The dovish Meretz party on Wednesday appealed a bill that would reestablish a longstanding ban on permits for Palestinians who marry Israelis to live with their spouses in Israel, after the legislation received first-stage approval earlier this month.
The bill — widely referred to as the “Citizenship Law” — passed a vote in the Ministerial Committee for Legislation on January 9. From there, the bill goes to the Knesset, where it must still pass three votes before becoming law.
The appeal intends to block the bill, sponsored by hawkish Interior Minister Ayelet Shaked, from being brought for a vote on the Knesset floor.
However, Shaked’s version of the bill is already unlikely to progress further in the Knesset, as both Meretz and the Islamist Ra’am party, members of the razor-thin coalition, have said they will not vote for it.
Furthering hampering the bill’s chances, right-wing opposition lawmakers, though they support the ban in principle, have voted against a previous government bid to renew it, in an attempt to embarrass the coalition.
Shaked has said she hopes that in future votes the opposition will support her bill to renew the ban. In a nod to the opposition, right-wing ministers approved a nearly identical bill submitted by opposition MK Simcha Rothman (Religious Zionism) in the ministerial legislative committee.
Rothman’s bill would be much more likely to gain opposition support due to its sponsor. But Foreign Minister Yair Lapid earlier this week filed an appeal against Rothman’s version of the bill, requiring that the legislation be discussed during a full cabinet meeting before it can be brought before the Knesset for a vote as a government-sponsored bill.
Introduced at the height of the Second Intifada in an attempt to prevent terror attacks, the 2003 Citizenship and Entry Law largely barred Palestinians who married Israelis from obtaining permanent residency. Exceptions were later carved out for some spouses to receive permits that gave residency but little else.
The law has been wildly controversial since its inception, with rights groups charging that it discriminates against Palestinians and Arab Israelis. The Supreme Court upheld the law in a 6-5 decision in 2012 after a protracted legal battle.
But the coalition failed to win a vote on renewing the law last year, and it expired. Despite the fact that the law aligned with its policies, the right-wing opposition, led by Likud, voted against it in order to embarrass the coalition.
Interior Minister Shaked has since ordered her office to continue to implement the ban, even though the law is no longer on the books.
Around 12,700 Palestinians married to Israelis live in Israel with temporary documentation, required to constantly renew their fragile status in the country. For years, most were not permitted to drive or open bank accounts. If their Israeli spouse dies or they divorce, they could be deported — forcing their children to either leave with them for the West Bank or stay behind without them.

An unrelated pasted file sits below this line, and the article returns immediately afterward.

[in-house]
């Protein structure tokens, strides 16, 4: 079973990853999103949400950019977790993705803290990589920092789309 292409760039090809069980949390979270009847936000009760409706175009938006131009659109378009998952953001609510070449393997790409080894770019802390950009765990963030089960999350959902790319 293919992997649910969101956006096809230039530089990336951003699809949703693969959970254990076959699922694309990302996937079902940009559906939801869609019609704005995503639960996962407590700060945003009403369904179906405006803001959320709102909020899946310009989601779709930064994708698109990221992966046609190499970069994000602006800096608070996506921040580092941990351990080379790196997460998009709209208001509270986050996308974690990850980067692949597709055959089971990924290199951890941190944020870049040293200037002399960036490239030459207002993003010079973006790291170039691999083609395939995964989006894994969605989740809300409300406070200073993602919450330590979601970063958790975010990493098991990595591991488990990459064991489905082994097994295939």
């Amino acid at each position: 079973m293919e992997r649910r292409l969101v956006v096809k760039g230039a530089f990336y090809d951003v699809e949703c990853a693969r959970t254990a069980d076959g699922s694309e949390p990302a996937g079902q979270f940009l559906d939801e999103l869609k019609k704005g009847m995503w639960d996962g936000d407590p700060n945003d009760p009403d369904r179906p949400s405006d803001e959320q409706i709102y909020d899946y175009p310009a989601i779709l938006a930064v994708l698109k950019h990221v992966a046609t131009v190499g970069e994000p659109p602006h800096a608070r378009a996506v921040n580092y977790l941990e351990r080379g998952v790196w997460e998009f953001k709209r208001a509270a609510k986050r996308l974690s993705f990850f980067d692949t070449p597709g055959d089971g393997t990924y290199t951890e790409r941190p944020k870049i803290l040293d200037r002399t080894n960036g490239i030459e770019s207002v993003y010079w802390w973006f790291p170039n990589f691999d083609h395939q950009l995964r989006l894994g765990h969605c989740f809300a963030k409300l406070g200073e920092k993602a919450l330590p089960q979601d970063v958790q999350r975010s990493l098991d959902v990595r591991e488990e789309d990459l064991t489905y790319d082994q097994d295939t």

The amendment was renewed on a yearly basis until it was overturned in a dramatic vote in July.
On paper, with the lapsing of the law, Palestinians married to Israelis are currently legally no different from any other foreign spouse. Israeli law grants foreign spouses residency in the country through a process known as family unification.
However, the Interior Ministry is controlled by Shaked, who has instructed ministry staff to continue as though the ban were still valid until further notice. Shaked has pushed for even stricter controls on Palestinian immigration to Israel in the past.
The government initially enacted the ban on Palestinian family unification in order to prevent terror attacks. The 2003 statute was passed after Hamas member Shadi Tubasi — who had received an Israeli identity card by marriage — killed 16 Israelis in one of the Second Intifada’s most brutal terror attacks.
Around 130,000 Palestinians were granted family unification rights during the 1990s, before the ban went into effect. According to the Shin Bet security service, some 155 of those people or their descendants have been involved in terror attacks since 2001.
Israeli politicians — including Lapid — have increasingly defended the law as a demographic measure intended to maintain Israel’s Jewish majority.
“There’s no need to shirk from the essence of this law. It is one of the tools to ensure a Jewish majority in Israel, which is the nation-state of the Jewish people. Our goal is for there to be a Jewish majority,” Lapid tweeted shortly before the law lapsed in early July.